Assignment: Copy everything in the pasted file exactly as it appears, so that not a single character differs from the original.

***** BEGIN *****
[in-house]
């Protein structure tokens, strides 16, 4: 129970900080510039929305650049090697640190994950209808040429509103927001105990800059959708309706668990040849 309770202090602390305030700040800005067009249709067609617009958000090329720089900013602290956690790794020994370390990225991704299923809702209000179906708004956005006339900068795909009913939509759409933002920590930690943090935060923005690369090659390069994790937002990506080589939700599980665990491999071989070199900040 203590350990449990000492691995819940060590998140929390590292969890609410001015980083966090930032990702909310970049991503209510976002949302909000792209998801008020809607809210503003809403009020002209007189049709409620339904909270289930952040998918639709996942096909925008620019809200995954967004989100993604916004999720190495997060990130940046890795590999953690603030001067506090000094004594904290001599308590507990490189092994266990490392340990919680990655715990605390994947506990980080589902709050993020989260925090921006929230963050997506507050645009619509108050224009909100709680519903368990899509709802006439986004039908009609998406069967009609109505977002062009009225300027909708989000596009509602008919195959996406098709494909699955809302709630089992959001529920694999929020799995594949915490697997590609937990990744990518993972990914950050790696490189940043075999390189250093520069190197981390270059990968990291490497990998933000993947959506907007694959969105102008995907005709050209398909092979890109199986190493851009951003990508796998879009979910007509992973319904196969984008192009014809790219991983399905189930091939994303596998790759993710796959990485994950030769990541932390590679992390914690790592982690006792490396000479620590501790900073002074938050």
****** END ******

[in-house]
């Protein structure tokens, strides 16, 4: 129970900080510039929305650049090697640190994950209808040429509103927001105990800059959708309706668990040849 309770202090602390305030700040800005067009249709067609617009958000090329720089900013602290956690790794020994370390990225991704299923809702209000179906708004956005006339900068795909009913939509759409933002920590930690943090935060923005690369090659390069994790937002990506080589939700599980665990491999071989070199900040 203590350990449990000492691995819940060590998140929390590292969890609410001015980083966090930032990702909310970049991503209510976002949302909000792209998801008020809607809210503003809403009020002209007189049709409620339904909270289930952040998918639709996942096909925008620019809200995954967004989100993604916004999720190495997060990130940046890795590999953690603030001067506090000094004594904290001599308590507990490189092994266990490392340990919680990655715990605390994947506990980080589902709050993020989260925090921006929230963050997506507050645009619509108050224009909100709680519903368990899509709802006439986004039908009609998406069967009609109505977002062009009225300027909708989000596009509602008919195959996406098709494909699955809302709630089992959001529920694999929020799995594949915490697997590609937990990744990518993972990914950050790696490189940043075999390189250093520069190197981390270059990968990291490497990998933000993947959506907007694959969105102008995907005709050209398909092979890109199986190493851009951003990508796998879009979910007509992973319904196969984008192009014809790219991983399905189930091939994303596998790759993710796959990485994950030769990541932390590679992390914690790592982690006792490396000479620590501790900073002074938050």